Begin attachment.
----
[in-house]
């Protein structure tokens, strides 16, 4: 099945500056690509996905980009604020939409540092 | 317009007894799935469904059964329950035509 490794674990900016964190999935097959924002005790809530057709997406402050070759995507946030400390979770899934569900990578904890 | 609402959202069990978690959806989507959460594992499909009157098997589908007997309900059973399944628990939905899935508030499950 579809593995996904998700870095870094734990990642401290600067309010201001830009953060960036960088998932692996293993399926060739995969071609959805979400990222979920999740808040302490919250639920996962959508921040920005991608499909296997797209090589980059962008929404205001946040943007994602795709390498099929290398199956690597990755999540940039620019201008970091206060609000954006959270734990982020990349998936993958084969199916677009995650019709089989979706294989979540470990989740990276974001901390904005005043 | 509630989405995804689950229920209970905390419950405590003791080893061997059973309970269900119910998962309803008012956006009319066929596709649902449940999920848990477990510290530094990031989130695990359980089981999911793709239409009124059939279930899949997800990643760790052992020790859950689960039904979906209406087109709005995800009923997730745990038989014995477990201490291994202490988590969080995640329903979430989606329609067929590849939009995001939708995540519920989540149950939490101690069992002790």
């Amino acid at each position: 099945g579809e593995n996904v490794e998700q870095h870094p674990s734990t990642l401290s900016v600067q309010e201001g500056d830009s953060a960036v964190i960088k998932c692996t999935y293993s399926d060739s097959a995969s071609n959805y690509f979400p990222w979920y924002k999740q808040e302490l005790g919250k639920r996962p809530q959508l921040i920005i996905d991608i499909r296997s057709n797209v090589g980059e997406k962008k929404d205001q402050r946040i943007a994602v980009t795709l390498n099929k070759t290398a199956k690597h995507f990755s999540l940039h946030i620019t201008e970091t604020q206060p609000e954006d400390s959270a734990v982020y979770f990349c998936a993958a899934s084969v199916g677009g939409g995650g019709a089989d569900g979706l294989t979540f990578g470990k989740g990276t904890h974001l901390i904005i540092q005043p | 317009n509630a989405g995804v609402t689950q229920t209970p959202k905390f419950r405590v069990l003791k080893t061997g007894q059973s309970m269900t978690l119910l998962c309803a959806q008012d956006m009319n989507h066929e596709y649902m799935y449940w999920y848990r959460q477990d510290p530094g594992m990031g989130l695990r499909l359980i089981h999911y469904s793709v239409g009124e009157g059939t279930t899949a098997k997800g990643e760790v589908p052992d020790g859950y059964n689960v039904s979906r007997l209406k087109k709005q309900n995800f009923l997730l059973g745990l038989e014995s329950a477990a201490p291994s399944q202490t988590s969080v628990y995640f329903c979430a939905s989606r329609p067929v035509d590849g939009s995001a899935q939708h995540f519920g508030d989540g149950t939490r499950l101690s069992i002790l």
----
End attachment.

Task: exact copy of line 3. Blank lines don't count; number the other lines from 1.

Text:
């Amino acid at each position: 099945g579809e593995n996904v490794e998700q870095h870094p674990s734990t990642l401290s900016v600067q309010e201001g500056d830009s953060a960036v964190i960088k998932c692996t999935y293993s399926d060739s097959a995969s071609n959805y690509f979400p990222w979920y924002k999740q808040e302490l005790g919250k639920r996962p809530q959508l921040i920005i996905d991608i499909r296997s057709n797209v090589g980059e997406k962008k929404d205001q402050r946040i943007a994602v980009t795709l390498n099929k070759t290398a199956k690597h995507f990755s999540l940039h946030i620019t201008e970091t604020q206060p609000e954006d400390s959270a734990v982020y979770f990349c998936a993958a899934s084969v199916g677009g939409g995650g019709a089989d569900g979706l294989t979540f990578g470990k989740g990276t904890h974001l901390i904005i540092q005043p | 317009n509630a989405g995804v609402t689950q229920t209970p959202k905390f419950r405590v069990l003791k080893t061997g007894q059973s309970m269900t978690l119910l998962c309803a959806q008012d956006m009319n989507h066929e596709y649902m799935y449940w999920y848990r959460q477990d510290p530094g594992m990031g989130l695990r499909l359980i089981h999911y469904s793709v239409g009124e009157g059939t279930t899949a098997k997800g990643e760790v589908p052992d020790g859950y059964n689960v039904s979906r007997l209406k087109k709005q309900n995800f009923l997730l059973g745990l038989e014995s329950a477990a201490p291994s399944q202490t988590s969080v628990y995640f329903c979430a939905s989606r329609p067929v035509d590849g939009s995001a899935q939708h995540f519920g508030d989540g149950t939490r499950l101690s069992i002790l």